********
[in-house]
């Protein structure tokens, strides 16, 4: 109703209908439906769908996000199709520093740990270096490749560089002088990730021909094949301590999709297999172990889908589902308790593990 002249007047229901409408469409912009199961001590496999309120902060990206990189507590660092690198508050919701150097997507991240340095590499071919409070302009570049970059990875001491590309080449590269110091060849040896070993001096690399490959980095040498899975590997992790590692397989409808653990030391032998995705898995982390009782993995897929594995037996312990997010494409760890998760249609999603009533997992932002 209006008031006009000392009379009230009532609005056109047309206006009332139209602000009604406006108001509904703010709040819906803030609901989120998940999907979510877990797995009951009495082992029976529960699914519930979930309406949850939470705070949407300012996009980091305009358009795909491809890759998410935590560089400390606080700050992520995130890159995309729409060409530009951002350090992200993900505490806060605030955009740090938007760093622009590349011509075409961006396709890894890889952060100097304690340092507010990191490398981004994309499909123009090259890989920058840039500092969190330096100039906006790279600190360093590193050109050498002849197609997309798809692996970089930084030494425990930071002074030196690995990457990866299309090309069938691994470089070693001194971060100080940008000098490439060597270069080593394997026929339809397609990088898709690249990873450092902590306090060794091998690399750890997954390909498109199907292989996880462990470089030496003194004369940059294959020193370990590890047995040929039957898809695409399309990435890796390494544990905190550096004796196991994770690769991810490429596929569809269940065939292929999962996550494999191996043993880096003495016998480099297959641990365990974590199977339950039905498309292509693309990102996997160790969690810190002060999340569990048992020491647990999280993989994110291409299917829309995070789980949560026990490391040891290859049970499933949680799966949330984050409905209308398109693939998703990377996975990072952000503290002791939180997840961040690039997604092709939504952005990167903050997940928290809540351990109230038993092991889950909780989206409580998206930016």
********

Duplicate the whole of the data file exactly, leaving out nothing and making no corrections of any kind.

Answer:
[in-house]
């Protein structure tokens, strides 16, 4: 109703209908439906769908996000199709520093740990270096490749560089002088990730021909094949301590999709297999172990889908589902308790593990 002249007047229901409408469409912009199961001590496999309120902060990206990189507590660092690198508050919701150097997507991240340095590499071919409070302009570049970059990875001491590309080449590269110091060849040896070993001096690399490959980095040498899975590997992790590692397989409808653990030391032998995705898995982390009782993995897929594995037996312990997010494409760890998760249609999603009533997992932002 209006008031006009000392009379009230009532609005056109047309206006009332139209602000009604406006108001509904703010709040819906803030609901989120998940999907979510877990797995009951009495082992029976529960699914519930979930309406949850939470705070949407300012996009980091305009358009795909491809890759998410935590560089400390606080700050992520995130890159995309729409060409530009951002350090992200993900505490806060605030955009740090938007760093622009590349011509075409961006396709890894890889952060100097304690340092507010990191490398981004994309499909123009090259890989920058840039500092969190330096100039906006790279600190360093590193050109050498002849197609997309798809692996970089930084030494425990930071002074030196690995990457990866299309090309069938691994470089070693001194971060100080940008000098490439060597270069080593394997026929339809397609990088898709690249990873450092902590306090060794091998690399750890997954390909498109199907292989996880462990470089030496003194004369940059294959020193370990590890047995040929039957898809695409399309990435890796390494544990905190550096004796196991994770690769991810490429596929569809269940065939292929999962996550494999191996043993880096003495016998480099297959641990365990974590199977339950039905498309292509693309990102996997160790969690810190002060999340569990048992020491647990999280993989994110291409299917829309995070789980949560026990490391040891290859049970499933949680799966949330984050409905209308398109693939998703990377996975990072952000503290002791939180997840961040690039997604092709939504952005990167903050997940928290809540351990109230038993092991889950909780989206409580998206930016």